I am thinking about sending it in along with the 28mm for repair, with so many AF left focus issues going on and some don't get fixed the first time. I don't know, maybe I should wait.
     
  6. My target is a book standing a table, the distance is roughly 1-2 meters. I did not move the book, I simply rotated the camera on the tripod so its right/center/left focus point is on the book.​
    If I understand it correctly, the problem is the one Rodeo mentions... when you rotate the camera the plane of focus fall behind the subject. So it should be clearly out of focus.
    If your lens has a field curvature issue, it will probably minimize the focus error. But the method is still wrong.
    I do re-focus after I change the focus point, the focus indicator (or confirmation) should have been reliable.​
    Do you perform the same focus procedure as with the center AF point? The correct procedure is as follows;
    1. Rotate your camera to center the left/right AF point in your subject,
    2. Open Live View to accurately focus over this very same area
    3. Leave Live View
    4. Check if the AF system refocus over this point, or if it stays quiet (the RF aid LED lights).
    If it is OK, the camera is fine. If not, I`d say depending on the error magnitude, it could be right or not.
    Important; although I haven`t tested it on a D800, you should take into consideration that the Electronic Rangefinder Aid system use to work within a margin. It could be that the focus plane is not -exactly- at the point where the LED light "pops". You can test it by yourself;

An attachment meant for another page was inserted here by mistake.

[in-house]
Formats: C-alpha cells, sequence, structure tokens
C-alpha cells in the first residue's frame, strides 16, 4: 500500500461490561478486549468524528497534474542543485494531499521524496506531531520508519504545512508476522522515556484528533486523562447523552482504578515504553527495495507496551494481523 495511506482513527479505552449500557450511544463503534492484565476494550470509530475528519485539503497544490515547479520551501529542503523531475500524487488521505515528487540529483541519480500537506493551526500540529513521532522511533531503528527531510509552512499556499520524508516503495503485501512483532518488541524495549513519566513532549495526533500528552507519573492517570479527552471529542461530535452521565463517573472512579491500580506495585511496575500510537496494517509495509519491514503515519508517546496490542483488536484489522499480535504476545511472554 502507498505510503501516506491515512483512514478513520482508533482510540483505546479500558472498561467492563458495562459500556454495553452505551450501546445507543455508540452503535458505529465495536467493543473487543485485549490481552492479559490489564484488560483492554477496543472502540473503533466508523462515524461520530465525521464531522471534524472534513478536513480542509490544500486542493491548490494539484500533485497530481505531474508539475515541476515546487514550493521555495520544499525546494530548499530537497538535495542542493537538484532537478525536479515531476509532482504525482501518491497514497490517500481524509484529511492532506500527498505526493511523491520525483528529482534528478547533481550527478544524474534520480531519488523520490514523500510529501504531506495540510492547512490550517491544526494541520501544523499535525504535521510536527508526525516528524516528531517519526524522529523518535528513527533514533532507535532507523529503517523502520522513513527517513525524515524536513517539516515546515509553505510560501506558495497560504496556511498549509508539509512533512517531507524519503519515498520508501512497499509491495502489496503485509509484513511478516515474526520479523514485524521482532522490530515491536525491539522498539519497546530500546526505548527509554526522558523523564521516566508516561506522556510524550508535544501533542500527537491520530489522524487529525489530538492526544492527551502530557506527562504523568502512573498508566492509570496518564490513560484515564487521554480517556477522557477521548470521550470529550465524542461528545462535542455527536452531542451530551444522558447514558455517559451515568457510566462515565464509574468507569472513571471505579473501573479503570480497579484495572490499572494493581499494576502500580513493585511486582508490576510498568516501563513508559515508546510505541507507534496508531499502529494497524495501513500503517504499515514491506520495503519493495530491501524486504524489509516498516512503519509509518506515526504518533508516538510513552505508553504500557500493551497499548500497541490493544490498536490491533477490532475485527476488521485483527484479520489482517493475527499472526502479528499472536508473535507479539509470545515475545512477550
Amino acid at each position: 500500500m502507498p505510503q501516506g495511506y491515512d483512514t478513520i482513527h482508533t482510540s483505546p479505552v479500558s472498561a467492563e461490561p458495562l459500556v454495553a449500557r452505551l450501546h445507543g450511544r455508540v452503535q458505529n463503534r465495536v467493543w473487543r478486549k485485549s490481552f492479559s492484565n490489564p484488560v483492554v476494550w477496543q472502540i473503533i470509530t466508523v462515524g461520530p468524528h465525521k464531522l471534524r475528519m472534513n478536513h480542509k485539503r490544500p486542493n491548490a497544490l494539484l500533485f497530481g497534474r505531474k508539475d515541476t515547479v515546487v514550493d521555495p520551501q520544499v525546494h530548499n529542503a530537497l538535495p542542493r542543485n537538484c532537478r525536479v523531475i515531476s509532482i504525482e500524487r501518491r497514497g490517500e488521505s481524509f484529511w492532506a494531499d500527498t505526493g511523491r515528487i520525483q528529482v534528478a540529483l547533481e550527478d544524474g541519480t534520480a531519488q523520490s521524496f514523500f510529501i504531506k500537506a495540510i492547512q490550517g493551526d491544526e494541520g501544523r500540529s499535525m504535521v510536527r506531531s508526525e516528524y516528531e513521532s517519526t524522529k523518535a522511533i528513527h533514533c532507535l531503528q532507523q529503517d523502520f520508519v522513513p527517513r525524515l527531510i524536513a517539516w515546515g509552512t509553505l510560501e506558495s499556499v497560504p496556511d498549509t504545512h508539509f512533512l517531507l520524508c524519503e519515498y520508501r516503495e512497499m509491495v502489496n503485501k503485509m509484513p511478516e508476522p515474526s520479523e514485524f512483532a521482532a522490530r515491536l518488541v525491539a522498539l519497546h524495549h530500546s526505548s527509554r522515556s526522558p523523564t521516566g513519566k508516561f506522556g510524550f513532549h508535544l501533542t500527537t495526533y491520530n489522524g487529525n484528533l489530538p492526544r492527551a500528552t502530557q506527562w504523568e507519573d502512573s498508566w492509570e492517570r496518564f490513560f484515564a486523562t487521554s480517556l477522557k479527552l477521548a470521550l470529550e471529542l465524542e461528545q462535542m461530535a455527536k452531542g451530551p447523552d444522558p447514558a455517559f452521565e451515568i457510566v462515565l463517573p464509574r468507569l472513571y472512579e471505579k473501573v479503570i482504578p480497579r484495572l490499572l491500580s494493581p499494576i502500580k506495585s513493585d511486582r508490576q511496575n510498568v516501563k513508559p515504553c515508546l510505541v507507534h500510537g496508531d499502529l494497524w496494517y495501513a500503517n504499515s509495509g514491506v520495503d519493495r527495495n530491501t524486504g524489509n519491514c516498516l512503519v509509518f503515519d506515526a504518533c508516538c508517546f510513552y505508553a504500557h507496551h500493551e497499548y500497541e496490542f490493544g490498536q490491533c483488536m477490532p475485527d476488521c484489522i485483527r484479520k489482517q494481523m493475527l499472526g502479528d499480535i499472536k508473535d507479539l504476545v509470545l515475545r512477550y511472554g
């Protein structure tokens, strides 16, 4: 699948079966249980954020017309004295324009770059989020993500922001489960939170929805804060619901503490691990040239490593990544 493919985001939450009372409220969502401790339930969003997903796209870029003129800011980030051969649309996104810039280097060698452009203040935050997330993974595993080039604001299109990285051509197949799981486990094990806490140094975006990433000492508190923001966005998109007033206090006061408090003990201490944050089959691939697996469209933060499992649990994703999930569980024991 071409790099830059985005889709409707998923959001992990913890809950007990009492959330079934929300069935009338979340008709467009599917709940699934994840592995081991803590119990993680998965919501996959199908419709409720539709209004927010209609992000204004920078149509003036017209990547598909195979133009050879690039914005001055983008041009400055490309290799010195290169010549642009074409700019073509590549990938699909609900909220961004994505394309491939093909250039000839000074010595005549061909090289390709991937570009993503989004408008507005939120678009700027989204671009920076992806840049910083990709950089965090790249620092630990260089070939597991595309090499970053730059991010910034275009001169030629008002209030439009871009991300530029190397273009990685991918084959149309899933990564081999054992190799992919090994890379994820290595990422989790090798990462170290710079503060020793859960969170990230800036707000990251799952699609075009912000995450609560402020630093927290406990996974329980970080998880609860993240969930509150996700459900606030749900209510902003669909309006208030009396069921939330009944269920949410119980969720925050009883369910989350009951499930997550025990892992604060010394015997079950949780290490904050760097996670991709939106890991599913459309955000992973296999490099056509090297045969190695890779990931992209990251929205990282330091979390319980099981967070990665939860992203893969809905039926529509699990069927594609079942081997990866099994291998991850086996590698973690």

1. Set the focus mode to manual (camera or lens)
    2. Set the lens to the minimum focus distance (0.25mts.) and carefully start to move the focus barrel until the RF aid LED lights.
    3. Take a photo
    4. Now, set the lens to infinity, and carefully move the focus barrel until the RF aid LED pops again.
    5. Take another photo.
    Compare them at your photo editor, and take your own conclusions.
     
  7. Jose, I performed the AF test on 20mm AFD just as you described. On left and right focus, it shifts a little when I auto-focus, on the center it is dead on. I can live with it since I don't use 20mm very often, if I do, I can use Live View.
    28mm happens to be the lenses that I use frequently. No matter where I start adjusting focus barrel from, infiinity or the nearest, the pictures look very blur. I have used this lens on F100 for a while, never notice this issue, at least from the hi-res images I scanned myself.
    I found this old thread http://www.photo.net/nikon-camera-forum/00Kt1U and realize it is not an unique problem to me.
     
  8. AF points on the F100 are not that spreaded as with MultiCam 3500. I wonder if the design of "older" wide angle lenses make the things difficult to the current, farthest AF points.
    Check this thread, where a MF 20mm and a 17-55AFS are compared. The prime is simply useless with the RF aid. If it were AF, results could probably be the same. Not with the AFS zoom, at the same setting.